I just got back from SHRM’s annual conference.
That’s what I wrote a week ago on my flight home before turning off my computer and getting some much needed rest. Thanks to a pending move (yeah, again) and some backlogged work, I’m just now getting back to thinking about the conference.
I spent very little time in sessions (only hitting a few), I spent a little more time in the social media lounge and press room (mainly to catch meetings), and I spent most of my time on the expo floor hall. I’ve been to SHRM annual as a practitioner, a speaker, and a member of the working press, but never someone deeply interested in the marketing side of the industry.
I’ll spare you the whole marketing fails that happen at every conference I’ve been to ever other than to say that this is the lowest hanging fruit in the whole world. If you can find the people in your organization who can work a booth and get a half-decent location in the hall, you’ll win.
Between swag grabs, ultra-aggressive dudes that scan your badge, and running into people who are stopped looking down at their phone, there was actually a lot of interesting things going on.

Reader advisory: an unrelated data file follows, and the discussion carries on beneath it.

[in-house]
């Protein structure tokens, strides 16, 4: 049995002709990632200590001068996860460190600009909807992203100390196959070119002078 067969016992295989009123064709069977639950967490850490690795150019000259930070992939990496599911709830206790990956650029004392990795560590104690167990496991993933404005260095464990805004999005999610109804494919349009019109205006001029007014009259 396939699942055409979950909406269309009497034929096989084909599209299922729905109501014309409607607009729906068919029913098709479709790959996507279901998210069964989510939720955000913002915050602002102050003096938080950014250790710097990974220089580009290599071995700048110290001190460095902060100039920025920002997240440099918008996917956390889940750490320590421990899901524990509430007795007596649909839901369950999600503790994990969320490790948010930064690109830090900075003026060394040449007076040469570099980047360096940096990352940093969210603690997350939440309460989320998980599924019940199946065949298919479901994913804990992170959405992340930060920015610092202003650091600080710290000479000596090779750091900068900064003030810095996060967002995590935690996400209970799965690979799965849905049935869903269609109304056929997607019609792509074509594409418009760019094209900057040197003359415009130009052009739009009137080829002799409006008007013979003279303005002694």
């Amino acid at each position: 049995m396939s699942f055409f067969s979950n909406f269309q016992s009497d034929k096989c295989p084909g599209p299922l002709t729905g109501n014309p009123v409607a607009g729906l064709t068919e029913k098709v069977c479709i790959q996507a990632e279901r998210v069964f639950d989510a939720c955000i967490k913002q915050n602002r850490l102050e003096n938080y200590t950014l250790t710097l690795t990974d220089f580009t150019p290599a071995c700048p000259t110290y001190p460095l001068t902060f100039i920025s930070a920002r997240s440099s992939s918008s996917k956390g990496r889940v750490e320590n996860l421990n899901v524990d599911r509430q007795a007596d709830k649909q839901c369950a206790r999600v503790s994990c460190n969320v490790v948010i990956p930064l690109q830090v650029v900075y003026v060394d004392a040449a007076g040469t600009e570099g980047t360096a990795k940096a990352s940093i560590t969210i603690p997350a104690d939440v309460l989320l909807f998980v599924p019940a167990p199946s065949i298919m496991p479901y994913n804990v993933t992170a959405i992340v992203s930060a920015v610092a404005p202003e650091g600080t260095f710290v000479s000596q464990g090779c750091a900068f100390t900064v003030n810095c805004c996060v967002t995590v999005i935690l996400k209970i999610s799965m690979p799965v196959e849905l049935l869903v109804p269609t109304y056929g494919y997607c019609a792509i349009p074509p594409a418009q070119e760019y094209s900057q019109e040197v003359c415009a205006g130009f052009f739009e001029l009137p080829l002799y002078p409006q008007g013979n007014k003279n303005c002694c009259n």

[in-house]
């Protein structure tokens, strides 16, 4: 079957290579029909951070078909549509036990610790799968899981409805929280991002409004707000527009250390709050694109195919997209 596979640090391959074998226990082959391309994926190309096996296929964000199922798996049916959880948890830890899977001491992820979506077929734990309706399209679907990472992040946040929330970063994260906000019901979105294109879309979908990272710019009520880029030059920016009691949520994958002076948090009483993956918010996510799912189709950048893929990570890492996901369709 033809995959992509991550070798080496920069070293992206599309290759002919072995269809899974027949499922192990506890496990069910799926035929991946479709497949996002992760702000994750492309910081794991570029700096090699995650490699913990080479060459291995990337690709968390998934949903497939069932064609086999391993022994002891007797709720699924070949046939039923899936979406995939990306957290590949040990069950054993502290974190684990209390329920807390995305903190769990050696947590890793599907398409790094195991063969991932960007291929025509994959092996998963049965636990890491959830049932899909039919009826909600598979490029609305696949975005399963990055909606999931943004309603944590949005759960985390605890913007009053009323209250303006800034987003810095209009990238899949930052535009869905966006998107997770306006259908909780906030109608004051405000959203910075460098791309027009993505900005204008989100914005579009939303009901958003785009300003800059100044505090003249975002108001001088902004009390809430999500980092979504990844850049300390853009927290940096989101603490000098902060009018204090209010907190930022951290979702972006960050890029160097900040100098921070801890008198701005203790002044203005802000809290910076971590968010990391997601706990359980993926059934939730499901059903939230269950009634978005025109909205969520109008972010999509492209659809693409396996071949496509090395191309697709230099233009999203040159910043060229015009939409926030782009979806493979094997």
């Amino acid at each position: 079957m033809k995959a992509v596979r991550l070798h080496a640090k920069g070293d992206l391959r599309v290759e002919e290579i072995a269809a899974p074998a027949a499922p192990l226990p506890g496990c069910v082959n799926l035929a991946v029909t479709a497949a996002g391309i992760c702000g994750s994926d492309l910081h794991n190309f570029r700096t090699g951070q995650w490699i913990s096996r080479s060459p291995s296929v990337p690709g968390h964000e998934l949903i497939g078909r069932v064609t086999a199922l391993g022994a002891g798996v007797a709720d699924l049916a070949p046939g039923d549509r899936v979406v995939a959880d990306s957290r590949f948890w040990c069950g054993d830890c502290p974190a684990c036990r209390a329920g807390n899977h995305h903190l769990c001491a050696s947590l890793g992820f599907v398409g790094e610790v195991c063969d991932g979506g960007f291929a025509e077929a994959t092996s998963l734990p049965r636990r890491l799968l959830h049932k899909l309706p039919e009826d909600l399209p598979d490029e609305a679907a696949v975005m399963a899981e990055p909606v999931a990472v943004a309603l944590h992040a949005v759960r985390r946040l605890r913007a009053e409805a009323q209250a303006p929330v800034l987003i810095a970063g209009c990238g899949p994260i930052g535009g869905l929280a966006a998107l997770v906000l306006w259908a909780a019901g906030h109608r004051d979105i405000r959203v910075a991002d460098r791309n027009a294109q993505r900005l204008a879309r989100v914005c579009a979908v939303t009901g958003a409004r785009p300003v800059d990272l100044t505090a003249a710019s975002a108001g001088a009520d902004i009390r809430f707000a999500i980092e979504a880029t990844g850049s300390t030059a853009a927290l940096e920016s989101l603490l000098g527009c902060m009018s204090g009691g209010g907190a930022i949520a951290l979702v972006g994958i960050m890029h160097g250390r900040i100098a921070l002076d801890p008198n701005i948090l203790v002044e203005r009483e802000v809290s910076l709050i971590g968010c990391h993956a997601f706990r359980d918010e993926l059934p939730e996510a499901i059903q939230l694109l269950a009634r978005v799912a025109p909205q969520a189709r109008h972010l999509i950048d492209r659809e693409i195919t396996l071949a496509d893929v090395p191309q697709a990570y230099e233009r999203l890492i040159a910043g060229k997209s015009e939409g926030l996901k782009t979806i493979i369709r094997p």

I know us bloggers like to get cynical about things like trade shows. Believe me, being to one like SHRM encapsulates and magnifies all of the bad shit that everyone in this industry complains about. And by everyone, I mean everyone: practitioners, vendors, organizers, and press alike.
But I had more than a dozen meaningful conversations with people I probably never would’ve met if not for SHRM. When you wear The Starr Conspiracy shirt, HR ladies (and some dudes) will approach you out of nowhere and ask you about it. Once I told them about what we do and my background, I ended up directing more than my fair share of people looking for particular solutions. I stuck around and listened to pitches by sales reps who were 60 days into their stint at a vendor. I wandered and criss-crossed the expo floor looking for something that stuck out.
Other than a few clever booth constructions, nothing really did though. That’s a view of a guy who has been to a lot of shows though and pays ultra-close attention to the leading edge of HCM. Take it with a mountain of salt.
What stuck out to me about this SHRM is that I made it my own. I set out with particular goals (to meet certain people, to meet new people I didn’t know, to talk to vendors I’d never spoken to, and to learn more about buyers and the people who influence them). I had a great time. And I told my colleague Emily that I want her to come with me next year. Not just because she’d be fun to go with but also because it would be great to experience SHRM through someone else’s fresher eyes. I got a taste of that with some new friends I met wandering the halls and that’s what I’ll take back with me.